I believe in the inherent goodness of others.
If someone had ever asked me, at any point in my life, “Do you believe humans are ultimately good or bad?” I would tell the person about the behaviors I view whenever I walk out the door. I see people holding the doors open for others and if someone’s hands are full, I witness others going out of their way to open a door open. I see people helping others pick things up when they drop them. I’ve seen people instinctively pausing to ask someone who looked upset if they’re okay. At my job as a cashier I see people letting the person behind them with only one item go ahead of them in line. Additionally I’ve had people returning cell phones they’ve found and once even giving me a lost credit card in case the person came back. I see things like this happening all around me, every day.
I’m not the only one who’s seen things like this. One day my father came home and told us what he had witnessed: Earlier that day, my father and a few co-workers went out to lunch together. They went to an inexpensive little family type restaurant where they ate their meals and talked. Towards the end of their meal they noticed the waitress at a nearby table that held a rather poor looking couple, one of whom seemed mentally handicapped and the other who seemed like the care taker. The waitress informed the couple that their bill had already by taken care of by a man who had left minutes before. The part that really touched me was that the man did it to be nice. He didn’t do it for the gratitude of the couple, because he left before they realized. He did it because he realized that human beings are more important then money and that it was a good thing to do.
A few months after this story took place, was when I really started thinking about the nature of humans. This was when, instead of just relaxing my last week of Christmas break, some of my peers and I, from my university went on a volunteer trip. We stayed in one of the poorer sections of Philadelphia and everyday went out to places like soup kitchens and poor city schools to volunteer our help. One of the most memorable places for me was the soup kitchen for homeless men. What really got through to me was that despite the fact that these men were homeless, they were a lot more pleasant than a lot of well off people are. They smiled and chatted with us; teasing us about the fact that we paid to volunteer to help people (I hadn’t noticed the irony there before it was pointed out to me). No shopping spree or movie has ever stood out in my mind the way that this day has; especially when it comes to recalling that good feeling that occurs in the pit of the stomach.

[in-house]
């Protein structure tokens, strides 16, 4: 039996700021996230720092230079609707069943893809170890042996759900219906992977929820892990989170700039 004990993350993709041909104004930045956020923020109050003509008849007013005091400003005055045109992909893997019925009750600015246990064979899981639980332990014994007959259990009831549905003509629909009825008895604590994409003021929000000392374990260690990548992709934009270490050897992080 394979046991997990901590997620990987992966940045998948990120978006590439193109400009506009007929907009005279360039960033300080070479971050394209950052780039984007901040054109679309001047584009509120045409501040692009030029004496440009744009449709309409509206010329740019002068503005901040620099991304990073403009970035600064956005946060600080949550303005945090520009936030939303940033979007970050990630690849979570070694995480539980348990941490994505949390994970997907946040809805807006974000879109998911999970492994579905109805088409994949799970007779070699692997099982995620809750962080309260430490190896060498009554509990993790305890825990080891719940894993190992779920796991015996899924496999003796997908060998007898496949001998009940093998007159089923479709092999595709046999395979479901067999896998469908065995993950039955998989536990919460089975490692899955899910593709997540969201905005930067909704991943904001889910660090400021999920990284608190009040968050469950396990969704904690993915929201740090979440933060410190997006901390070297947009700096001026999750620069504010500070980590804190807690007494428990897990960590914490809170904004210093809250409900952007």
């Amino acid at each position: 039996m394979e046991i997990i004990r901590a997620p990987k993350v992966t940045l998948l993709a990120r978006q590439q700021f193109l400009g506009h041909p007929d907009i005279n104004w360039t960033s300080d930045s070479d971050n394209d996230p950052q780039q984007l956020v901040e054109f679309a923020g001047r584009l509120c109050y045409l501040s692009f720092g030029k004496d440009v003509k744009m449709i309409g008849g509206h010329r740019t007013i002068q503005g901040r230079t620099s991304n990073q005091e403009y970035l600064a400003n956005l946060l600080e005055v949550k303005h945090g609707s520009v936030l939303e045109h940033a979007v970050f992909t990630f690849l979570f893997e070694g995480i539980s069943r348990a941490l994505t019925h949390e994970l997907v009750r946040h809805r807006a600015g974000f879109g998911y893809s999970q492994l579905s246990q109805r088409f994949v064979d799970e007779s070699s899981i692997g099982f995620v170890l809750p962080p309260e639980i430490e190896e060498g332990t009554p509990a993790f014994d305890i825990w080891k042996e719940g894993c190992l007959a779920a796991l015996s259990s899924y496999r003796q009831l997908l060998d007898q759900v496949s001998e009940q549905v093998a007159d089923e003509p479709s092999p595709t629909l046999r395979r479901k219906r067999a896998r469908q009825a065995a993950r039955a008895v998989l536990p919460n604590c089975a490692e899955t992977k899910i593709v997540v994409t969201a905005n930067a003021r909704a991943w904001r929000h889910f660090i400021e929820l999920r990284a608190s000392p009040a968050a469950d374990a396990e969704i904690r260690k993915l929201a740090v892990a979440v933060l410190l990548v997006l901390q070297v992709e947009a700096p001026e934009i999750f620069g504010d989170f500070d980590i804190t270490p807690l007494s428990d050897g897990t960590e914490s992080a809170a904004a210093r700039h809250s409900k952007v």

These are just small scale things I’ve witnessed. Then there are things like, Hurricane Katrina, the tsunami and 9/11. After disasters such as these relief funds are started. (With millions of dollars pouring in, not just from companies, but individual people all around the world; People donating their hard earned money to strangers, people that they have never met and probably never will.)
Money and clothes aren’t the only things people donate to strangers. Blood, kidneys and other organs are donated too. After death people also donate hearts, livers etc. I read one story on the news about an 18 year old girl who was next on the donor list for a liver and when asked if she was willing to donate a part of that liver to a baby said yes without pause. This would mean more time on medications and a longer probation period with a bigger chance for infections and the body rejecting it, but she still said yes without pause.
People are inherently good. This is what I believe.
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